Sarah Thomas Swims More Than 100

Sarah Thomas Swims More Than 100

Photos courtesy of Sarah Thomas.

Information courtesy of Tom Allen, Financial Times

Tom Allen is a freelance writer and journalist who wrote an article about the incomparable Sarah Thomas in an article in the Financial Times called Sarah Thomas: the woman who swam a century.

Thomas has won and been nominated for numerous awards over the last few years including being a nominee for the 2017 World Open Water Swimming Woman of the Year along with the following individuals:

1. Katherine Batts (Great Britain)
2. Dr. Caroline Block (USA)
3. Arianna Bridi (Italy)
4. Chloë McCardel (Australia)
5. Ana Marcela Cunha (Brazil)
6. Pat Gallant-Charette (USA)
7. Ludmila Maller (Russia)
8. Jaimie Monahan (USA)
9. Aurélie Muller (France)
10. Barbara Pozzobón (Italy)
11. Sarah Thomas (USA)
12. Julia Wittig (Germany)

Her nomination reads, “Sarah Thomas was all over the place in 2017. She warmed up with a 40 km double circumnavigation around Mercer Island in Washington, then won the women’s division at the 17 km Portland Bridge Swim in Oregon, completed an unprecedented 31.7 km crossing of Grand Lake in Oklahoma, and finished 6th overall at the 16 km Swim The Suck in Tennessee. But she did one more swim that was simply mind-boggling and typical of Thomas’ tenacity.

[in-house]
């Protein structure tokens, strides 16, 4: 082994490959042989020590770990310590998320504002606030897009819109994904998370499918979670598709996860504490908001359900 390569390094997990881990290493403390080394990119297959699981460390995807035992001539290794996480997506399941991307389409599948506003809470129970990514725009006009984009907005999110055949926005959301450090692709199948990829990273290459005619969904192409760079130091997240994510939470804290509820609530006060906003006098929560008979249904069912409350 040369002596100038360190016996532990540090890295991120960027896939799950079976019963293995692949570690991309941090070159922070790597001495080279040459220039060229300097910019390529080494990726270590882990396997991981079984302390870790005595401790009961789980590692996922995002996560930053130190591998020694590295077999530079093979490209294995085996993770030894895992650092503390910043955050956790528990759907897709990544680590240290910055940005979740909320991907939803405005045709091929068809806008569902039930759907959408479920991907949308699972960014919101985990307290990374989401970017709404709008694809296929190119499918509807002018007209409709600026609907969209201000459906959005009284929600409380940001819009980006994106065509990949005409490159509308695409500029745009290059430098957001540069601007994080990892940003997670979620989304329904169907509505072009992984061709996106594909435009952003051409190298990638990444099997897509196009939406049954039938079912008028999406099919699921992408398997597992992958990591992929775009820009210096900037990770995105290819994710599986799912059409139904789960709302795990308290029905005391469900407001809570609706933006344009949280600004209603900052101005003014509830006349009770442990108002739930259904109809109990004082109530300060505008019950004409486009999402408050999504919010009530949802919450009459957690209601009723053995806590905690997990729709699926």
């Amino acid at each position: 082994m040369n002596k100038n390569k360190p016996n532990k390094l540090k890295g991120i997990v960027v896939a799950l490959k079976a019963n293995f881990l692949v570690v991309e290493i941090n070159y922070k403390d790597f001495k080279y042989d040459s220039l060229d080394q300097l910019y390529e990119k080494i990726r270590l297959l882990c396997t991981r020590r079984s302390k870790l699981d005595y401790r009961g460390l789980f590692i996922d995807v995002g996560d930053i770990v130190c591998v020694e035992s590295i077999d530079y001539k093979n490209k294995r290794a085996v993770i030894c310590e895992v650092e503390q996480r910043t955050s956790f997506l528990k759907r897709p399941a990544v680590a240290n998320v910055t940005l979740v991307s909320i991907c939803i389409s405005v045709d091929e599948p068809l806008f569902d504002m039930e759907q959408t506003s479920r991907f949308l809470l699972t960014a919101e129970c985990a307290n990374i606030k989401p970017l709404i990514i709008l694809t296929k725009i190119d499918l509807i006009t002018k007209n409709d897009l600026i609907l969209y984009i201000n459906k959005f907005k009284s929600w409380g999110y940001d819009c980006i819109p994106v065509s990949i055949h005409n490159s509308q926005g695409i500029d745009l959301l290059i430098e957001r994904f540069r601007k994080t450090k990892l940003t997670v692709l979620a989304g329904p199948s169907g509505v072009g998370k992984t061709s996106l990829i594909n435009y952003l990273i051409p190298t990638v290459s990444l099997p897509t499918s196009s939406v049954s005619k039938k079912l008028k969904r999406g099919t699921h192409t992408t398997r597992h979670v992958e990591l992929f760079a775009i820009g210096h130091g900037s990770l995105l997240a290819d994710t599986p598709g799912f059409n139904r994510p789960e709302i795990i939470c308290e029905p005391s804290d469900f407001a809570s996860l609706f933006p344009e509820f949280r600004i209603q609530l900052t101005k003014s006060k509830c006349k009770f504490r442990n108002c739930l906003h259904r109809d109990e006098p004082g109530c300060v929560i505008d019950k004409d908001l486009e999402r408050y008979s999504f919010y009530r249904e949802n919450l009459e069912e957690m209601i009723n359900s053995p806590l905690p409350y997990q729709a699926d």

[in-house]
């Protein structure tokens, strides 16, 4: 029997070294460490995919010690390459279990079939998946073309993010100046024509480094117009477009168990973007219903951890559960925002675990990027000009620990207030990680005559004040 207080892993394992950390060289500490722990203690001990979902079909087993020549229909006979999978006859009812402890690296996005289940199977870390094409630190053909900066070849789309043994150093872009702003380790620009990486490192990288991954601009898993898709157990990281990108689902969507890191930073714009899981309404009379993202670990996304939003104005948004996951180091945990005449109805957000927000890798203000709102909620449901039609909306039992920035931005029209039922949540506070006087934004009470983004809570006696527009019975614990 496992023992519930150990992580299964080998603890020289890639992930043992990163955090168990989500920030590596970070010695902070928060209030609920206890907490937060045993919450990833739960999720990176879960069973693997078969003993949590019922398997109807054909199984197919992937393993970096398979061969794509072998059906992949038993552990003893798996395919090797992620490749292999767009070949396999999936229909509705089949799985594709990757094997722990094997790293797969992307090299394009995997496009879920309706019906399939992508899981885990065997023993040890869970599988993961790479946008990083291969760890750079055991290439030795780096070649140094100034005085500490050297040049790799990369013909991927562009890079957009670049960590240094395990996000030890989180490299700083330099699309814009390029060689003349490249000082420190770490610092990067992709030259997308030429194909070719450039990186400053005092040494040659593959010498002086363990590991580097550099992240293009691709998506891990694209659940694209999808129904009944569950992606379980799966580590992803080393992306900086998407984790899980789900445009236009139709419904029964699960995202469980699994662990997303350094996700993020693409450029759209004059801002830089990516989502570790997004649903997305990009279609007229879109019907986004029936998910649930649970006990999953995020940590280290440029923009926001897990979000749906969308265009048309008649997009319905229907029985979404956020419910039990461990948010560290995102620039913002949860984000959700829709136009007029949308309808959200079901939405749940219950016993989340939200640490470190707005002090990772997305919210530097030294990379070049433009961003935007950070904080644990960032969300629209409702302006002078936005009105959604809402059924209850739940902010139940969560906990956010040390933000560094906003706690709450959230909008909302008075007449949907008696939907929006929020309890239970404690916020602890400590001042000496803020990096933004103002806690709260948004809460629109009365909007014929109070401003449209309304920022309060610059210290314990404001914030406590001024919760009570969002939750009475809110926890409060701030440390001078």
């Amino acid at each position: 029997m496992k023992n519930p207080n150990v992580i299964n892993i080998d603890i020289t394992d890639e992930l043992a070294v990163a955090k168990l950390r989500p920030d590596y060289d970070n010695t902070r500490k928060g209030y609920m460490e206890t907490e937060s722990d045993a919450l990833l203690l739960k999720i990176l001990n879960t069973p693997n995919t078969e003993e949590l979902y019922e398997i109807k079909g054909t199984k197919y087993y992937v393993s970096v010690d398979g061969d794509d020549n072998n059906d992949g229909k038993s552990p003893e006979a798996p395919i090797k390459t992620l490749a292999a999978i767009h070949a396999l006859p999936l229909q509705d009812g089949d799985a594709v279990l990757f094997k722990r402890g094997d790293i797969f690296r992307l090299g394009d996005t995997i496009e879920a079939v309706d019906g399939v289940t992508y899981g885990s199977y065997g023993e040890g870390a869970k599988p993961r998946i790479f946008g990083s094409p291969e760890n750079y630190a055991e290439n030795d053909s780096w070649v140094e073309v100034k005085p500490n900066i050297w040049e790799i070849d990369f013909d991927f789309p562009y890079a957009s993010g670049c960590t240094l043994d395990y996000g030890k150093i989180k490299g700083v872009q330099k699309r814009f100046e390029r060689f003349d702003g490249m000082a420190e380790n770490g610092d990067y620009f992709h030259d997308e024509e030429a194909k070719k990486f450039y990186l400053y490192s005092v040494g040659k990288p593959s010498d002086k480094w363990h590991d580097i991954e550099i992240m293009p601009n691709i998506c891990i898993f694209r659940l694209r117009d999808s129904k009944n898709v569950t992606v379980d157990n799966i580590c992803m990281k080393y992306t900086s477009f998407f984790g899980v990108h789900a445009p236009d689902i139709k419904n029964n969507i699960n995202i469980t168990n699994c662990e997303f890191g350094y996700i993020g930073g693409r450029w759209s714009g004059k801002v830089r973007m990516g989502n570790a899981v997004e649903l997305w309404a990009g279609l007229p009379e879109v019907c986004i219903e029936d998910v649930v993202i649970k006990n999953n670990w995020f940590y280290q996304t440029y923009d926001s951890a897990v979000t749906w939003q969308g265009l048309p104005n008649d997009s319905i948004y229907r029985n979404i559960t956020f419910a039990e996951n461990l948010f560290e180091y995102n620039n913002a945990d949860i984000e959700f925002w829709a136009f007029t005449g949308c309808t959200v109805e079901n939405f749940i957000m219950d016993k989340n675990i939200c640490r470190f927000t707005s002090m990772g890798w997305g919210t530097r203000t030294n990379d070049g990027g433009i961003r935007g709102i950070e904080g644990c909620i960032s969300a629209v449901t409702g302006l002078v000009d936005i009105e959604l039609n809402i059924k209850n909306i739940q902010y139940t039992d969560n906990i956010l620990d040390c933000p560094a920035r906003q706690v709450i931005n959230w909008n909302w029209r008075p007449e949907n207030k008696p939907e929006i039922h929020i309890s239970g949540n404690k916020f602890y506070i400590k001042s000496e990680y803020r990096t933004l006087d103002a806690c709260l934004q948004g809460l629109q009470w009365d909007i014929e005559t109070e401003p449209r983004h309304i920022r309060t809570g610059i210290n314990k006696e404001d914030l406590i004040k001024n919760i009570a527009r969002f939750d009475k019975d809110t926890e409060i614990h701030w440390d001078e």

In August, she swam further than anyone in human history without currents: 168.3 km (104.6 miles) in 67 hours 16 minutes in Lake Champlain, New York and Vermont. While fatigue was increasing as sleep became necessary after nearly 3 days of non-stop swimming, Thomas finished with a steady stride, wide smile, and fully conversant with her crew and media. Her swim was carefully documented and virtually observed by thousands, inspiring many and ensuring her effort set the standard for ratification.

For her continued push to set the bar in marathon swimming, for her pleasant personality and friendly interactions with her escort crew throughout her swims, for her ability to swim further than anyone else on Planet Earth, Sarah Thomas is a worthy nominee for the 2017 World Open Water Swimming Woman of the Year.

To register and vote on the WOWSA Awards and the 2017 World Open Water Swimming Woman of the Year here.

To read the Financial Times article, visit here.

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Steven Munatones